Edward L. Pierce, Memoir and letters of Charles Sumner: volume 3, Chapter 38: repeal of the Missouri Compromise.—reply to Butler and Mason.—the Republican Party.—address on Granville Sharp.—friendly correspondence.—1853-1854. (search)
in its proceedings. The speakers were Wilson, Burlingame, and Theodore Parker. A letter from Sumner was read. The mention of his name, accere an immense meeting had been addressed by Wendell Phillips, Theodore Parker, F. W. Bird, and John L. Swift, proceeded to the court house, New York Evening Post, June 1 and July 5. Sumner wrote to Theodore Parker, June 12:— The great petition for the repeal of the Fugiress; but he took occasion to denounce such miserable miscreants as Parker, Phillips, and such kindred spirits; joined Batchelder and Joseph Wed his grand forbearance amid unusual and unjust provocation. Theodore Parker wrote that he had never before been so proud of him. John P. Hnowledge; and George is much absorbed in his own plans. To Theodore Parker, March:— Your sermon on Nebraska is powerful and grand; ight, and before moving to bed read it faithfully and tearfully. Parker replied, April 12, 1854: I thank you for your kindly words about my
Edward L. Pierce, Memoir and letters of Charles Sumner: volume 3, Chapter 39: the debate on Toucey's bill.—vindication of the antislavery enterprise.—first visit to the West.—defence of foreign-born citizens.—1854-1855. (search)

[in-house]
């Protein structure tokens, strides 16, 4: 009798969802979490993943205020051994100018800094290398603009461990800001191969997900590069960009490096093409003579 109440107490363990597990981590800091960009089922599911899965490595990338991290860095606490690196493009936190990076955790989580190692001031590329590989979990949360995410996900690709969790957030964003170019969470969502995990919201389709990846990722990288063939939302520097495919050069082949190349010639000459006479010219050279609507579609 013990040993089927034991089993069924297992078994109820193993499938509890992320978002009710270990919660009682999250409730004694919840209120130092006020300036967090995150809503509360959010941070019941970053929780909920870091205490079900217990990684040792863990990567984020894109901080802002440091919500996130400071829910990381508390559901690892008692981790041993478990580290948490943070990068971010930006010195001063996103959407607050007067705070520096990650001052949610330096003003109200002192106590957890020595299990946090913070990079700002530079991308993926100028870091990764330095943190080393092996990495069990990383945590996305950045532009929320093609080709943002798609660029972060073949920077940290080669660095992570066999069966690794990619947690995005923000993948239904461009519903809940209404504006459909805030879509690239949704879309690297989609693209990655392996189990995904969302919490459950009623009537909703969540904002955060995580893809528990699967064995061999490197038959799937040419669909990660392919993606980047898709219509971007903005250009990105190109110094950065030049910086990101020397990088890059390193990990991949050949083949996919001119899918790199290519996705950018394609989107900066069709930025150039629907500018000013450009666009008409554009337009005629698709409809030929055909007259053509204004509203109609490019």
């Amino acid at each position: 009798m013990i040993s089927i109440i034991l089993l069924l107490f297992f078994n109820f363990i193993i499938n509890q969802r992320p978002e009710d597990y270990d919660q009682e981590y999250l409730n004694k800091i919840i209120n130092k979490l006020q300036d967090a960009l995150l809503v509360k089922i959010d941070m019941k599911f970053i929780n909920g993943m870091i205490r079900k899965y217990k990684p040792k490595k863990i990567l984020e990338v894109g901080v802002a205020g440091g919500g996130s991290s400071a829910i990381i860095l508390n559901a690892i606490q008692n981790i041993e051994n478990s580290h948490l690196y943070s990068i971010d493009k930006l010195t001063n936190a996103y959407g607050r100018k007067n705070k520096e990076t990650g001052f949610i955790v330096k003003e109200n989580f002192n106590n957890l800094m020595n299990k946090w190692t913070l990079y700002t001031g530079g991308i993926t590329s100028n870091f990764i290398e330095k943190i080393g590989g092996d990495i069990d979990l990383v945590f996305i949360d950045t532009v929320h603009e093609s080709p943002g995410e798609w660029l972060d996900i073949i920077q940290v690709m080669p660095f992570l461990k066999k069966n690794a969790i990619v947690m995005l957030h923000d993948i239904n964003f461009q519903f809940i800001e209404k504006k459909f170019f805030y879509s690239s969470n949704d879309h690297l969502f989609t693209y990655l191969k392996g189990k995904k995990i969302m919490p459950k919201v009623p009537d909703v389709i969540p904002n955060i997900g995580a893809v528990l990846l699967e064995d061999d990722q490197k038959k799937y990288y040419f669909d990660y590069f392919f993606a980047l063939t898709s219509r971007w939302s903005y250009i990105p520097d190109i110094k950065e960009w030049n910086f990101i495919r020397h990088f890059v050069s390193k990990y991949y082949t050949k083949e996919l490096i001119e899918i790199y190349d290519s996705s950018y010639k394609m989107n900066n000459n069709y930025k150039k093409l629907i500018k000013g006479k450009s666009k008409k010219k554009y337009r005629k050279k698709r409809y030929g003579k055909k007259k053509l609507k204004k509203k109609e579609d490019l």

illustrated the hardships involved in the application of a technical rule of maritime law. An indictment against Theodore Parker was pending in the United States Circuit Court, Boston, in the winter of 1854– 1855, in which he was charged with reore a high tribunal the antislavery cause, and reversing positions, to put the pro-slavery prosecutors on trial. He gave Parker suggestions for his argument, and pointed out historical analogies. Had it proceeded to a final issue, it would have bee with its failure at this stage, for they shrunk from facing an adversary so intrepid and so well armed. Sumner wrote to Parker:— I am glad you have been indicted,—pardon me!—for the sake of our cause and your own fame. Of course you will defend yourself, and answer the whilom speaker An allusion to an encounter between B. R. Curtis and Parker in November, 1850, in Faneuil Hall, when the latter offered to answer a question put by the former to the latter, who was not supposed to be p